I don’t want! We can either serve god or humanity and not both. Look at the good book of what it says concerning having two masters!

Seek God, then. This is your nature and your grandeur. And do not seek Him in these Materialisms! For God is not below,–he is on high!

What stops god from making this any easy by just showing up. Is it too hard for him/it/she to just appear to put the matter of his existence or non-existence to rest?

Atheism among the people

by Alphonse De Lamartine

I have finished reading this short book and I disagree with it in its entirety. I will show why I disagree and since it is a big topic we will have it in sections to ensure the length of each post is not too long.

And whenever I have thus questioned myself, I have thus answered myself:–“I love the people because I believe in God. For, if I did not believe in God, what would the people be to me? I should enjoy at ease that lucky throw of the dice, which chance had turned up for me, the day of my birth; and, with a secret, savage joy, I should say, ‘So much the worse for the losers!–the world is a lottery. Woe to the conquered!'” I cannot, indeed, say this without shame and cruelty,–for, I repeat it, I believe in God.

Do we need to believe that there is a sky-daddy watching over us to care for others? Is love, for whatever it’s worth, only conceivable when we include of an imaginary daddy? Are we not capable of just loving one another knowing we are all human, children of accident and soon or later, for those who are lucky, we will be gone?

This elementary, gross, instinctive, involuntary belief in God, is not the living, intelligent, active, and legislative faith of humanity. It is almost animal. I am persuaded that if the brutes even,–if the dog, the horse, the ox, the elephant, the bird, could speak, they would confess, that, at the bottom of their nature, their instincts, their sensations, their obtuse intelligence, assisted by organs less perfect than ours, there is a clouded, secret sentiment of this existence of a superior and primordial Being, from whom all emanates, and to whom all returns,–a shadow of the divinity upon their being, a distant approach to the conception of that idea, which fills the worlds, and for which alone the worlds have been made,–the idea of God!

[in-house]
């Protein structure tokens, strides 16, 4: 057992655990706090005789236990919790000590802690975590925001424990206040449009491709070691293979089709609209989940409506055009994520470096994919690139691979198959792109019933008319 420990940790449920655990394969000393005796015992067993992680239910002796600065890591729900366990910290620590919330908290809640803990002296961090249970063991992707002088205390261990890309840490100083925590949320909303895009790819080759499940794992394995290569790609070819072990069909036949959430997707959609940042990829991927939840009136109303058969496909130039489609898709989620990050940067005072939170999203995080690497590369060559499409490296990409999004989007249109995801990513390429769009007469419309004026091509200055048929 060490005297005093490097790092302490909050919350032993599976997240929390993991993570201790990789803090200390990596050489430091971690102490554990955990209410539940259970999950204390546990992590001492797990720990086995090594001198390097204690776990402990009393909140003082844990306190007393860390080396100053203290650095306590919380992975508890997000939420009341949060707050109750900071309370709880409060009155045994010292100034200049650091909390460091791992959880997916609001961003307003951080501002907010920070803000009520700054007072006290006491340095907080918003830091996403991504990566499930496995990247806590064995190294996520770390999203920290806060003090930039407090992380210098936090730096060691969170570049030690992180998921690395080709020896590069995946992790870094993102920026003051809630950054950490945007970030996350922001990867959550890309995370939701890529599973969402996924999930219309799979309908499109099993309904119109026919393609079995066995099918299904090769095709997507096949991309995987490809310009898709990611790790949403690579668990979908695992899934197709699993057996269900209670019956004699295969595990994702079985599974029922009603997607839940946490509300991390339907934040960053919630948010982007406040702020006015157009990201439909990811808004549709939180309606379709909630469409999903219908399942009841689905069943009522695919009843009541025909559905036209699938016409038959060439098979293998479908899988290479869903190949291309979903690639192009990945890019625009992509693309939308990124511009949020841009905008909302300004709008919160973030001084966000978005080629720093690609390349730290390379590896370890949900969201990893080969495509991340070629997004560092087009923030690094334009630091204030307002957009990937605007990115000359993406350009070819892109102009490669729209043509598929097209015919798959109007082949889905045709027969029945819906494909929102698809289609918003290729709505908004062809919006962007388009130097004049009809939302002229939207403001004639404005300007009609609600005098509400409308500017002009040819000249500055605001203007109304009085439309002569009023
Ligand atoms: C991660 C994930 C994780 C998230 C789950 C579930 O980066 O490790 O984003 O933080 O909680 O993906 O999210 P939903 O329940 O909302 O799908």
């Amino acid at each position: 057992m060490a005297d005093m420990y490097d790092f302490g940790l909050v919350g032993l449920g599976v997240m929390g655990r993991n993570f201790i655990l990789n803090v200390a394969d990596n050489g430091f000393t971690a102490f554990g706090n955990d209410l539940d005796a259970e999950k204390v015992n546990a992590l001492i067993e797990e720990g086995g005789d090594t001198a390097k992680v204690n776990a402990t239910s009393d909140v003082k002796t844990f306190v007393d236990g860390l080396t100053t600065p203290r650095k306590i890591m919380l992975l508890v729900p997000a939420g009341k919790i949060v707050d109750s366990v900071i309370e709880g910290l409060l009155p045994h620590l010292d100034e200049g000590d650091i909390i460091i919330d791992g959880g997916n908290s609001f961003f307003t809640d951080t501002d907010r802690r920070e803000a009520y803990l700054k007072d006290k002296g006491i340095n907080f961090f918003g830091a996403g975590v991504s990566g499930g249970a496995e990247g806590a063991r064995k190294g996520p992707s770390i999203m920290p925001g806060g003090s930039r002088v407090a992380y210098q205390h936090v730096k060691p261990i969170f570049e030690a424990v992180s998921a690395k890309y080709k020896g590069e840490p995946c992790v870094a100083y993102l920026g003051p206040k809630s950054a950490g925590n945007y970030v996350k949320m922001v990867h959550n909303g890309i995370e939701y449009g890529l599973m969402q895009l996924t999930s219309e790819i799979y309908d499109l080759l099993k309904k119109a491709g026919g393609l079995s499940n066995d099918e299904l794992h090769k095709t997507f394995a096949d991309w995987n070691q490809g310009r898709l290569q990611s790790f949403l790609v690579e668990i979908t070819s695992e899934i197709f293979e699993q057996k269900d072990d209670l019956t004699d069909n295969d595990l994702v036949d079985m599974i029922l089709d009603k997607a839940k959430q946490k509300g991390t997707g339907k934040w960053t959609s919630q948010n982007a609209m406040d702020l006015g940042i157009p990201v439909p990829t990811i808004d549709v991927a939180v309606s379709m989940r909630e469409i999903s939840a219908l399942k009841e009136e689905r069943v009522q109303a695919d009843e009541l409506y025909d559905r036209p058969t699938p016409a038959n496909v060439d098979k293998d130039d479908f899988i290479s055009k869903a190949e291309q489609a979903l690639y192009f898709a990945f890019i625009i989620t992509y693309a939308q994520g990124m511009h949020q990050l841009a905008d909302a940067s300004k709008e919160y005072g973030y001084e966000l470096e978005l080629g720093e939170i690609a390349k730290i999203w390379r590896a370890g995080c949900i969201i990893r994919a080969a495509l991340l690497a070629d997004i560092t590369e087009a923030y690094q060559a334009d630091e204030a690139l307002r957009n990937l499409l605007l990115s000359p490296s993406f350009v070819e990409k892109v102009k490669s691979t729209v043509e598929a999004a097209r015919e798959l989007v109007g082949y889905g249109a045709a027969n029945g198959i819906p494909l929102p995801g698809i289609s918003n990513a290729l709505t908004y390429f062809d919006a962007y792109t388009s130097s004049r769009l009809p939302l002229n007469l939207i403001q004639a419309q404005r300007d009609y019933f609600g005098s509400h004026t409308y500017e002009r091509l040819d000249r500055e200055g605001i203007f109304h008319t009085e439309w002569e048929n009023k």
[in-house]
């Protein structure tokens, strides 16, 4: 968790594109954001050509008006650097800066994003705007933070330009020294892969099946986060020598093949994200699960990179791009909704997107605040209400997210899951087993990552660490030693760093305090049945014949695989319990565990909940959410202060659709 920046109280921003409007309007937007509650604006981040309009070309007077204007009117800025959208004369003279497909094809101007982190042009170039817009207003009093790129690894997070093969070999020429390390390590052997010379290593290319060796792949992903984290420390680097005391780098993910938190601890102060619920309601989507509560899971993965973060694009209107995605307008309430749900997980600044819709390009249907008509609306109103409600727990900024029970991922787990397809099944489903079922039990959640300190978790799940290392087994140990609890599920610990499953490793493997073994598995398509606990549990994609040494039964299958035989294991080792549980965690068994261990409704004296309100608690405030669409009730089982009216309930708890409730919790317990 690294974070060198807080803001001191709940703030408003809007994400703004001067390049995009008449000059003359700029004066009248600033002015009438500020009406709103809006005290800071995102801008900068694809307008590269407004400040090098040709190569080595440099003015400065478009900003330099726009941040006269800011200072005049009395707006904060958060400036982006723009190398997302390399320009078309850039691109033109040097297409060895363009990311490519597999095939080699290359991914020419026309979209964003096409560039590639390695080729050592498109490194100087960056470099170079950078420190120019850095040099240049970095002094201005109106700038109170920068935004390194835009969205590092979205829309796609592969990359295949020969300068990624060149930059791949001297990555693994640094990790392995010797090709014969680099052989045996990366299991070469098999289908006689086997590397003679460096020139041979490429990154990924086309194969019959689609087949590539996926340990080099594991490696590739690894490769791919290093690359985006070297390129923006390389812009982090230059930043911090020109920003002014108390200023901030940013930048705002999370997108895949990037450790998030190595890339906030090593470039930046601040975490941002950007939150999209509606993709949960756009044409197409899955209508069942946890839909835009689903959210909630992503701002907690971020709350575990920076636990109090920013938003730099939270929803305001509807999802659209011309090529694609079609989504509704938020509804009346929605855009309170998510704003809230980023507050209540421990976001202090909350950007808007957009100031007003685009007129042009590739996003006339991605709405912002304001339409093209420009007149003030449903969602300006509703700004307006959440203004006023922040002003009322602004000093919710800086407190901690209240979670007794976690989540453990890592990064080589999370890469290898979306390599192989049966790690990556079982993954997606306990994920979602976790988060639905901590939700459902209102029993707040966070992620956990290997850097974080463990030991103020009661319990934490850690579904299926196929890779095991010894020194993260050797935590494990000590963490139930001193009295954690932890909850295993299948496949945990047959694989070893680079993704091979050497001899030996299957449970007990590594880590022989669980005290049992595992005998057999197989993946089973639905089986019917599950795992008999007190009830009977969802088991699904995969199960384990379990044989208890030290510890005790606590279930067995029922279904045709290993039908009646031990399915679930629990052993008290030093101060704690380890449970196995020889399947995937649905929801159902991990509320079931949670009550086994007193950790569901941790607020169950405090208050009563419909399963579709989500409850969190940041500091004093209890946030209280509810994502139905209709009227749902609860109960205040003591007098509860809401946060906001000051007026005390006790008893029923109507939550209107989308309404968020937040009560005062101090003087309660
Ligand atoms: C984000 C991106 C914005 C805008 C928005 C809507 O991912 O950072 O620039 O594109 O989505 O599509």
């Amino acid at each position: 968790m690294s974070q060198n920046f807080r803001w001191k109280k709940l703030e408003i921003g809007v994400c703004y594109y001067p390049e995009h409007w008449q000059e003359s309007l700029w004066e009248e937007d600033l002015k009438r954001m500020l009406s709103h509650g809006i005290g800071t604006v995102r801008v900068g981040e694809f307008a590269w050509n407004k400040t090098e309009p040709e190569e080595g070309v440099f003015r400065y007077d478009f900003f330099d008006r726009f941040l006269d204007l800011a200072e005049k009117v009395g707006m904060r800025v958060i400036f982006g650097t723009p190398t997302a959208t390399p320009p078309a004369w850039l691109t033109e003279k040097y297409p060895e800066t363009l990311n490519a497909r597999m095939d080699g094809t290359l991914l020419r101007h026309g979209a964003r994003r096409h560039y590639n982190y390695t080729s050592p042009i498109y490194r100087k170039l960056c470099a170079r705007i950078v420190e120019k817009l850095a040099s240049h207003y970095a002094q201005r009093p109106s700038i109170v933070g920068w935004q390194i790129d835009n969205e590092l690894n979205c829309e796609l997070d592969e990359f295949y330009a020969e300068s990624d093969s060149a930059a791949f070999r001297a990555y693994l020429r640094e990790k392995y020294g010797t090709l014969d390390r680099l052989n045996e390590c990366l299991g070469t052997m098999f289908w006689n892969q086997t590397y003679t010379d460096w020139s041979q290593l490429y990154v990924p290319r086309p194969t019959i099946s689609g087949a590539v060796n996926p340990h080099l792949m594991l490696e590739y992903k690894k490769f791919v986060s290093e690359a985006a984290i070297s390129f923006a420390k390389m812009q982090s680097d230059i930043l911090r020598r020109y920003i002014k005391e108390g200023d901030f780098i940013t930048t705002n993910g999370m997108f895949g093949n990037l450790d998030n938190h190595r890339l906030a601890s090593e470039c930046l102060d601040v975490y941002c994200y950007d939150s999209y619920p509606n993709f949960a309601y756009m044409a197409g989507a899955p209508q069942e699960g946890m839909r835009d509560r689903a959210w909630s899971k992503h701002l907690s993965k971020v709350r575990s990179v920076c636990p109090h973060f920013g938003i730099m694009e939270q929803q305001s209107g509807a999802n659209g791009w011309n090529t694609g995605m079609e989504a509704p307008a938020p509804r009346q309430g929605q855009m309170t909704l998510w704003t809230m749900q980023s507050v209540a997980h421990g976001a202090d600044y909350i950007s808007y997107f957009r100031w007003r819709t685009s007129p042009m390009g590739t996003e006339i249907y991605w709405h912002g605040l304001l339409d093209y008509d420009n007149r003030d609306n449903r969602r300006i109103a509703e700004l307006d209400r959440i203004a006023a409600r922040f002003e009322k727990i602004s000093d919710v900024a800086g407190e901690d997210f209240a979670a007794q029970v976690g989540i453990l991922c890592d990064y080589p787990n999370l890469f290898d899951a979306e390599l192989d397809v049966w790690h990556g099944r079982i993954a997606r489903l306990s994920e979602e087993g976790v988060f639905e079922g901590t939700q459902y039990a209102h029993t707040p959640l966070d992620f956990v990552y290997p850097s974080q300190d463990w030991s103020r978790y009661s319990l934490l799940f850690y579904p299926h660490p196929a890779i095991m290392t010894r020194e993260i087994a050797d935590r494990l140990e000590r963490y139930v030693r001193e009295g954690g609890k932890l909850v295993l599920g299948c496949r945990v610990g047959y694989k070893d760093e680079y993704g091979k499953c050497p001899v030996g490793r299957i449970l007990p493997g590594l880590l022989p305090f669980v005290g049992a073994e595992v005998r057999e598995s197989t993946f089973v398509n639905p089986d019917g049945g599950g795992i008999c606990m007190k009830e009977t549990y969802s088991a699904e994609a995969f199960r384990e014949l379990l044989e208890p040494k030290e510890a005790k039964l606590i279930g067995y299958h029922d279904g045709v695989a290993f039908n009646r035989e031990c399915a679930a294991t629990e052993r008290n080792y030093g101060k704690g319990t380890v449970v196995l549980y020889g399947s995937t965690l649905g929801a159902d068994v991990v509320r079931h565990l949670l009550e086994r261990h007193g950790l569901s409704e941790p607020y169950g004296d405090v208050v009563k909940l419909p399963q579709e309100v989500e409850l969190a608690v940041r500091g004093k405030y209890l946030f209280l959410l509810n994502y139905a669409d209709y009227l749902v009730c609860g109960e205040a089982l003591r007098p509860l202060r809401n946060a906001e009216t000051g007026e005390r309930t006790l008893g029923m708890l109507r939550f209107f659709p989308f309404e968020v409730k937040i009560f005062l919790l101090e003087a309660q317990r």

Here I agree with those philosophers like Nietzsche and novelists like M. Twain that animals look at man and wonder how far he removed himself from his nature how he suffers to the extent that he created a god to worship!

Faith, or reasonable and effective belief in God, proceeds, undoubtedly, from this first instinct; but in proportion as intelligence develops itself, and human thought expands, it goes from knowledge to knowledge, from conclusion to conclusion, from light to light, from sentiment to sentiment, infinitely farther and higher, in the idea of God

Isn’t this a contradiction. To talk about faith and reasonable in the same sentence. I think as human thought expands so does the desire to believe decrease. The idea of god becomes more vague as our knowledge increase and as we learn about the evolution of gods.

No! God is not a mere notion, an idea, an evidence;–God is a law,–the living law, the supreme law, the universal law, the eternal law. Because God is a law on high, he is a duty on the earth; and when man says, ‘I believe in God,’ he says, at the same time, ‘I believe in my duty towards God,–I believe in my duty towards man.’ God is a government!”

This is indeed new! To consider the idea of god as a law and a government. I will wait for the god believers to explain what this law is, there never seem to agree on many of its aspects.

The love of the People, the conscience of the citizen,[ ……..], from any thing but that single sentence, pronounced with religious faith, at the commencement, in the middle, at the end of all our patriotic acts:–“I believe in God!”

I refuse to accept that we can only love brother if we love god. In fact I contend we don’t love our brother enough when we love god, when we see love as a duty to god and not to our fellow-man whom we can injure.